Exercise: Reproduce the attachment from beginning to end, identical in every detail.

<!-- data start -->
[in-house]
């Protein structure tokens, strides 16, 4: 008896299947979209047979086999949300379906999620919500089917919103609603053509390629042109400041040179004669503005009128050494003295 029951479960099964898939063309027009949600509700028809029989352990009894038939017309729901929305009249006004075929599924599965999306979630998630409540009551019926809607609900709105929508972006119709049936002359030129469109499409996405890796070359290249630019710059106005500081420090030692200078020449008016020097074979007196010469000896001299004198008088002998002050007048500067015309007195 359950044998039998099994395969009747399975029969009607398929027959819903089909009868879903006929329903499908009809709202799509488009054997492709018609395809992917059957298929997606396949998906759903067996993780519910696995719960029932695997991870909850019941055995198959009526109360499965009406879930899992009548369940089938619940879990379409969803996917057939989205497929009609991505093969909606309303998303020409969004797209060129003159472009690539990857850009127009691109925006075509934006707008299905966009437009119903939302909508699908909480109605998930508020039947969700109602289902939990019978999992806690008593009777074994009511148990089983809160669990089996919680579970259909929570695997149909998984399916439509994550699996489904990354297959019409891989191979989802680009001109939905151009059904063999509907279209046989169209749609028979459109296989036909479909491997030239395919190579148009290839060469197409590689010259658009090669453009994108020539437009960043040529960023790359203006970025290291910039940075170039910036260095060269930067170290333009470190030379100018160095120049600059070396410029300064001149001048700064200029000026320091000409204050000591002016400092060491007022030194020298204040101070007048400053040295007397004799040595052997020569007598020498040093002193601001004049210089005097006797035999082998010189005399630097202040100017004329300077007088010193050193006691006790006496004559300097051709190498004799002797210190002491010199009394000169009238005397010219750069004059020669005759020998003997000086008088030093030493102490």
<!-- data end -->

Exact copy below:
[in-house]
């Protein structure tokens, strides 16, 4: 008896299947979209047979086999949300379906999620919500089917919103609603053509390629042109400041040179004669503005009128050494003295 029951479960099964898939063309027009949600509700028809029989352990009894038939017309729901929305009249006004075929599924599965999306979630998630409540009551019926809607609900709105929508972006119709049936002359030129469109499409996405890796070359290249630019710059106005500081420090030692200078020449008016020097074979007196010469000896001299004198008088002998002050007048500067015309007195 359950044998039998099994395969009747399975029969009607398929027959819903089909009868879903006929329903499908009809709202799509488009054997492709018609395809992917059957298929997606396949998906759903067996993780519910696995719960029932695997991870909850019941055995198959009526109360499965009406879930899992009548369940089938619940879990379409969803996917057939989205497929009609991505093969909606309303998303020409969004797209060129003159472009690539990857850009127009691109925006075509934006707008299905966009437009119903939302909508699908909480109605998930508020039947969700109602289902939990019978999992806690008593009777074994009511148990089983809160669990089996919680579970259909929570695997149909998984399916439509994550699996489904990354297959019409891989191979989802680009001109939905151009059904063999509907279209046989169209749609028979459109296989036909479909491997030239395919190579148009290839060469197409590689010259658009090669453009994108020539437009960043040529960023790359203006970025290291910039940075170039910036260095060269930067170290333009470190030379100018160095120049600059070396410029300064001149001048700064200029000026320091000409204050000591002016400092060491007022030194020298204040101070007048400053040295007397004799040595052997020569007598020498040093002193601001004049210089005097006797035999082998010189005399630097202040100017004329300077007088010193050193006691006790006496004559300097051709190498004799002797210190002491010199009394000169009238005397010219750069004059020669005759020998003997000086008088030093030493102490």